Xin Lu's picture
Xin Lu

Actually, my key point is that since the demand for gasoline is much greater than all these other liquids, gasoline should be more expensive. Gasoline has to be refined from crude oil and transported to all over the world as well. It is not that different from any other consumable product.

I think the packaging and branding is a good reason why a lot of sodas are more expensive.  We don't exactly sell gasoline in cans and colorful glass and plastic bottles.   There is a little bit of branding involved, though.  For example, Shell gas is always more expensive than a Chevron near where I live. 

Gas is also cheap in America because we don't have as many taxes as European countries on it. This makes people drive more.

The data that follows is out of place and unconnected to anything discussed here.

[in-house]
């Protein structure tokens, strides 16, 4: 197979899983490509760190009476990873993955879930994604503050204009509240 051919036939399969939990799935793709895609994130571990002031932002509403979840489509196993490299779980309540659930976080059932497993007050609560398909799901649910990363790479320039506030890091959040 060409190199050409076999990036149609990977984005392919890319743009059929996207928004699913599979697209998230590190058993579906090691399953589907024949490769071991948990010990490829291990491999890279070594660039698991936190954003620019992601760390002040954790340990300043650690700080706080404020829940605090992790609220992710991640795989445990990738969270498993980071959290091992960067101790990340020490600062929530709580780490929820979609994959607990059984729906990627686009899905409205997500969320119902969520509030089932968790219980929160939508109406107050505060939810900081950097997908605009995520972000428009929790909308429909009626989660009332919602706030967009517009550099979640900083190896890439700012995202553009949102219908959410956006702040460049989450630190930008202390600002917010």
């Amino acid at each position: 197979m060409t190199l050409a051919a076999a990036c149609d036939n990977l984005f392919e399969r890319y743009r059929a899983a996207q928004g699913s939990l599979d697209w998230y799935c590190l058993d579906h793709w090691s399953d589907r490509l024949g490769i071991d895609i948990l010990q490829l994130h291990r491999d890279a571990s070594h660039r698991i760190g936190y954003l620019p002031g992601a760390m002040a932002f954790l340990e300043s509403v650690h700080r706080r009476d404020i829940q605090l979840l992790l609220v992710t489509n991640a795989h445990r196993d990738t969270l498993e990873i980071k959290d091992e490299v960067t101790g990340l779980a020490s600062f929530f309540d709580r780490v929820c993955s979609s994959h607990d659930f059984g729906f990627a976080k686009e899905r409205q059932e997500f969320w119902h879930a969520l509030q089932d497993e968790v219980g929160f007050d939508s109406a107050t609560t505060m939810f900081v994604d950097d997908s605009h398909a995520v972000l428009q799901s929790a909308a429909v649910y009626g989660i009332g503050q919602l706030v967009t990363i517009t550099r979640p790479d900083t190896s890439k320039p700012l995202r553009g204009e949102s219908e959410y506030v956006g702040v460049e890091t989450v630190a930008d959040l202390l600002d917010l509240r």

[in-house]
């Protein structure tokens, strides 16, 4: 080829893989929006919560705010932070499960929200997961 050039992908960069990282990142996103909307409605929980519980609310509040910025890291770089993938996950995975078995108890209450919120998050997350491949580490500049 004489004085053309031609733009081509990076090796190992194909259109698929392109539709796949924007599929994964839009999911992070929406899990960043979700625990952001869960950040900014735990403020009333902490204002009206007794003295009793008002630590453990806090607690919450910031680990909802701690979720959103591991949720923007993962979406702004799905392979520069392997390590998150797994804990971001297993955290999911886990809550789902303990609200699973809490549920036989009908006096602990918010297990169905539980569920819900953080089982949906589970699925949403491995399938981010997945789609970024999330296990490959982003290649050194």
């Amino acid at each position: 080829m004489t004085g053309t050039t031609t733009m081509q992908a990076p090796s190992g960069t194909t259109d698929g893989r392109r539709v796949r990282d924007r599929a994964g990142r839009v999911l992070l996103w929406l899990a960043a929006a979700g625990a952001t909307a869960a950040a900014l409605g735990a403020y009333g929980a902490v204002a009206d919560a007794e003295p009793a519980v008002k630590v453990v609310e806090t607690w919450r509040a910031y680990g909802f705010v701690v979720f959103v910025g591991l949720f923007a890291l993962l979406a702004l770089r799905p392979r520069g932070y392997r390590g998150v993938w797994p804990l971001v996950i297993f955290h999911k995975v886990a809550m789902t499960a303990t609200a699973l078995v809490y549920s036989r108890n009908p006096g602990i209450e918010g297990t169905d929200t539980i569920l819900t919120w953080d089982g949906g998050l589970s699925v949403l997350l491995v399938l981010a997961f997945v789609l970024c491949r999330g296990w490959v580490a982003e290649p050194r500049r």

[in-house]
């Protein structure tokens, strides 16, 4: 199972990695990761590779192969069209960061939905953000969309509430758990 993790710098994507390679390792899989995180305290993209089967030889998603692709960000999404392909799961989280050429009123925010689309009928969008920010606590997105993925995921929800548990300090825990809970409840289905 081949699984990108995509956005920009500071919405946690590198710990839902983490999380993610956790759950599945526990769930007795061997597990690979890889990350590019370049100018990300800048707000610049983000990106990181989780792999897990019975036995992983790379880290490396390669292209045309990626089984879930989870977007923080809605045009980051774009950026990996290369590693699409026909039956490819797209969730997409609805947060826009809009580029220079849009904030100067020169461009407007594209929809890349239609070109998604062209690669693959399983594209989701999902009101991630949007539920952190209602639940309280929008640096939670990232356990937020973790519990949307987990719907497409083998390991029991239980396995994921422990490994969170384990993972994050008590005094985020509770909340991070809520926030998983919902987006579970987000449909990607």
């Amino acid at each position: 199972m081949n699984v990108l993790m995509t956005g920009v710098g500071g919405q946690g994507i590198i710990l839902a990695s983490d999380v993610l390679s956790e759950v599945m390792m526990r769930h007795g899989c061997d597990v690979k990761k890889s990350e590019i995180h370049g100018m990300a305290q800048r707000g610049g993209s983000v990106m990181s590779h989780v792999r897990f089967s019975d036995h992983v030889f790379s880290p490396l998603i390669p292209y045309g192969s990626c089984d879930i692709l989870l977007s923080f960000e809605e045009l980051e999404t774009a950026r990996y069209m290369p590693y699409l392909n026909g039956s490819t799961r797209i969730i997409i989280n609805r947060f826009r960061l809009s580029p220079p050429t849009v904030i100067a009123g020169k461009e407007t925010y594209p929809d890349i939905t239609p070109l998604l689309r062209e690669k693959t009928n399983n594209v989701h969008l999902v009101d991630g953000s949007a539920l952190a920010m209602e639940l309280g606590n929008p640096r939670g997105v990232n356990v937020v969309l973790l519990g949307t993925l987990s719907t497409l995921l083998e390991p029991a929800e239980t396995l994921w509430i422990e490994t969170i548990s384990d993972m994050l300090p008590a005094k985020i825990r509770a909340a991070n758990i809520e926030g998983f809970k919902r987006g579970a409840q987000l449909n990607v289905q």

Guest's picture
Summer

This is a good comparison...though, who is going to use a gallon of Krazy Glue or even milk as fast as they use a gallon of gas?

Gas is $3.50 a gallon, I use about 10 gallons per week costing roughly $35 per week. I buy milk by the 1/2 gallon for roughly $3 and it lasts 2 weeks--that's pretty cheap compared to the gas. Then, if you look at the Krazy Glue...it'd take me two lifetimes to use that much glue--making that $2300 number look pretty small.

Summer

rstlne's picture
rstlne

That should not be puzzling. Demand isn't the only factor affecting price. Supply does too. Otherwise, how would you explain that air and water are both even cheaper than gasoline when you need the former to survive? Note however that gasoline is likely to become dearer than some of the other liquids on your list in the future. We've already gone past peak oil production and thus, supply will tighten, causing prices to rise to clear the market.

Guest's picture
Guest

but...the same will become true of water before terribly long.

Guest's picture
Guest

NOT true...water is a constant throughout the world, and with the polar ice caps melting the supply of water is just becoming more adbundant.

Guest's picture
Guest